Robyn's Words

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WordPress ate my post- twice!   Quick summary- using about 6,000 words from 2009, wrote about 4,000 more- here’s a prologue that sets up some of the steampunk elements and a chatty Baroness:

Prologue: Autumn
Bittersweet October.  The mellow, messy, leaf-kicking, perfect pause between the opposing miseries of summer and winter.  ~Carol Bishop Hipps

Tiraal skittered across the dry leaves that had scattered across the front garden, towards the black coach and four waiting in the neatly gravelled driveway.  She found little pockets of the gloaming under the leaves, pulling it into her, feeling its darkness fill up her poison sacs.  Ants, spiders, grasshoppers and other insects fled before her shadowed self as she crawled through their territory.  The grass was damp from an early morning dusting of frost, the blades dying, turning yellow and brown as colder and colder weather creeped in.  Chilly winds blew the dead leaves to the ground, and the trees looked bare and naked. Muted burgundy, white, and golden mums now decorated the window boxes, replacing the brightly colored roses, irises and hydrangea of summer. Tiraal could taste the smell of burning leaves that was in the air, pungently strange and familiar to her all at once.

Behind her, in the direction of the stately dower house, she heard the green front door open, and a loud voice carried from the hallway into the open air as its owner strode out the door, the sound of her cane changing from tapping smartly on the wooden parquet to crunching softly on the small stones of the gravel.

“I want those handkerchiefs rewashed and starched by the time I return, Flora.” intoned Lady Edwina Amaryllis Beresford, the Dowager Baroness Walsingham.   “And have Cook prepare a good meat tea for me- a kidney pie would be excellent.    I would hope that Mrs. Hughes would provide a good tea when the Bishop of Peterborough visits, but I have yet to attend one at the rectory.  I should have spoken a word in Rector Hughes ear last Sunday, but Constance was hissing in my ear, wondering if I felt it was proper for me to attend the tea at all!   Stuff and nonsense.  If Queen Victoria can buck tradition and put off mourning clothes a month after Prince Albert passed, God rest him, then I can attend a tea at the rectory to welcome a visiting Bishop!  And Judith, God rest her, was only a cousin and passed three months ago- and I am still wearing half mourning for her, despite being utterly fed up with lilac and mauve.  I hear this Bishop  thinks himself modern, I highly doubt he will scold me, the widow of Lord Harland Beresford, the fifth Baron Walsingham, who donated three stained glass windows when the church was renovated, for attending his welcome tea.”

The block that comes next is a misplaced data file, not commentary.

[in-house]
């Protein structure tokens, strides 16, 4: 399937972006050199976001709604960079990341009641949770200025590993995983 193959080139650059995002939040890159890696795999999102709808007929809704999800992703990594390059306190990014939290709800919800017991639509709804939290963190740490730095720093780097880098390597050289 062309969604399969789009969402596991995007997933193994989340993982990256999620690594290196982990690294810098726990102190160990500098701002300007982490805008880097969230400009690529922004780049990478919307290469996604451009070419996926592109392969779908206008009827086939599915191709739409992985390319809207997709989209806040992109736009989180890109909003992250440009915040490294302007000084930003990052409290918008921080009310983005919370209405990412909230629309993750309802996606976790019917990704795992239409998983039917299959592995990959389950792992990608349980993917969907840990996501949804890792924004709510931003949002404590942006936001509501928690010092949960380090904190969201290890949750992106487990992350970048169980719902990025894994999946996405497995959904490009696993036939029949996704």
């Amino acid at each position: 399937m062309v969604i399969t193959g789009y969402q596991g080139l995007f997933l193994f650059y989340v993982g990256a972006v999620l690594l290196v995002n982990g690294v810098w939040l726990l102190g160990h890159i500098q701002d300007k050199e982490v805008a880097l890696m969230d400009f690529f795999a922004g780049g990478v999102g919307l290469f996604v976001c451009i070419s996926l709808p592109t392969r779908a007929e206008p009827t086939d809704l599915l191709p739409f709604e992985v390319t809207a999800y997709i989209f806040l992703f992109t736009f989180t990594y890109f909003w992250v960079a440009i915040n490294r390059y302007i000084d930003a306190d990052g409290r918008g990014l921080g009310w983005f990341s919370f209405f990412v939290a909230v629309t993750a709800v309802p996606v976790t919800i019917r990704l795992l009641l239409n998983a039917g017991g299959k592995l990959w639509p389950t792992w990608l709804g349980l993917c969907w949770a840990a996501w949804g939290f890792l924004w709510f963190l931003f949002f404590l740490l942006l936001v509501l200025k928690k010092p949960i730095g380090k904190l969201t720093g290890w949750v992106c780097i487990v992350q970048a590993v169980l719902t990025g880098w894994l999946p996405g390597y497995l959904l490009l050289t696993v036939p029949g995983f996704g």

“Yes, your Ladyship.” the maid Flora answered.

“Its quite chilly out.  Snow will come early this year, you see if it doesn’t.  Fetch my fur muff, Flora.” the old woman ordered.

“Yes, your Ladyship.” Flora answered.  The muff, ready and waiting for the Dowager Baroness’ demand, was handed over.

“Is that the new automaton coachman Reuban sent over?  What my son thinks I want with a mechanical man driving my coach I don’t know. If he drives like a jehu I will have words with Reuban.  I am not entirely convinced it is safe to have such things as servants.  But Reuban and Constance swear by them, and I know the Queen is entirely supportive of them, what with educating all the working class they’ve dispossessed.  But really, all those gears turning under the glass is almost unseemly!  Remind me to speak with Reuban on having it covered with something more proper.” said the Baroness.

“Yes, your Ladyship.” Flora answered as the automaton handed Lady Edwina up into the coach.

“You, automaton.  Do you have a name? What do I call you?” demanded Lady Edwina.

“My designation is Autonomous Robot Coachman RG3729 Dixon, your Ladyship.” answered the automaton.

“Dixon, eh?  I knew a Philomena Dixon.  Married an Italian of all things.  Don’t suppose you are a relation, eh?” Lady Edwina made a muted sound that may have been a self-satisfied giggle.  “Automatons don’t laugh, do they Dixon?”